impairments of non-recurrent melanoma and insulin dependent diabetes myelitis.
(Tr. at 500). Dr. Goldstein stated, “[t]here is documentation throughout the chart
of the melanoma and not being recurrent. So the real issue is the diabetes.” (Tr. at
501). Regarding diabetes, Dr. Goldstein testified that Plaintiff’s medical records
from March 2011, which was 15 months after Plaintiff’s date last insured, indicated
that he had peripheral neuropathy, but there was no mention of this manifestation
prior to the date last insured. (Tr. at 501). Dr. Goldstein further testified that
Plaintiff’s medical records do not document any functional limitations related to
his diabetes prior to the date last insured. (Tr. at 502). Dr. Goldstein noted that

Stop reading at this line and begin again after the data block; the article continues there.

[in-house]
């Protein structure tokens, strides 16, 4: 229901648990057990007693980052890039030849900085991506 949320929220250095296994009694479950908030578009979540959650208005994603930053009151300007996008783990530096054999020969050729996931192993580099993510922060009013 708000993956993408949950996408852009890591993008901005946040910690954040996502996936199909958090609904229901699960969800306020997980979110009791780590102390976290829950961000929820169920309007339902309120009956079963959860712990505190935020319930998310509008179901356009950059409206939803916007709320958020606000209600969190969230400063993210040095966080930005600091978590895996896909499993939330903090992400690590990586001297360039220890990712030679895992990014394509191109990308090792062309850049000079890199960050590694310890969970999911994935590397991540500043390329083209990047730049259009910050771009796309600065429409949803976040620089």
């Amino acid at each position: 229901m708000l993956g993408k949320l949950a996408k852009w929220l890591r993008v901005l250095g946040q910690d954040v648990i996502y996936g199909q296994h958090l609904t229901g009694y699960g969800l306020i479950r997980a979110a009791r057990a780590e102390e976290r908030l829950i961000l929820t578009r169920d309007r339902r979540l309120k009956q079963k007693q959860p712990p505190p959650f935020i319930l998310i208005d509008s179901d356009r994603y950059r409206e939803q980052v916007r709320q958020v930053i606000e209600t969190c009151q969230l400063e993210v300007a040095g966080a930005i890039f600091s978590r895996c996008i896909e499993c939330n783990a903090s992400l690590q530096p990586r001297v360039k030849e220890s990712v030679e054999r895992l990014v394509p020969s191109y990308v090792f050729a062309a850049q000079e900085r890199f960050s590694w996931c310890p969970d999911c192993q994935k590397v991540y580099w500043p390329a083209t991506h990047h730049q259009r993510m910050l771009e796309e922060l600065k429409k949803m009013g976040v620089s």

while diabetes was documented as far back as 1998, “[t]he diabetes alone is not a
reason for impairment.” (Tr. at 503). Dr. Goldstein’s testimony contradicted
Plaintiff’s allegations of disabling limitations.
The ALJ further supported her credibility determination when she discussed
Plaintiff’s treatment records in detail, noting that those records reflected relatively
mild objective findings with few limitations. (Tr. at 480-82). See 20 C.F.R. §
404.1529(c)(3)(v); SSR 16-3p; Wolfe v. Chater, 86 F.3d 1072, 1078 (11th Cir. 1996)
(holding that a claimant’s conservative treatment history supports the ALJ’s
decision). For example, the ALJ noted that while Plaintiff underwent a wide
excision of a malignant mole in March 2005 (tr. at 193-94), in April 2005, Dr.
Knowling reported Plaintiff’s surgical wounds were healing properly. (Tr. at 200,
480). Again in May 2005, the ALJ noted that Dr. Knowling reported, “[t]here is all
evidence of proper healing.” (Tr. at 276, 480). By August 2005, the ALJ noted that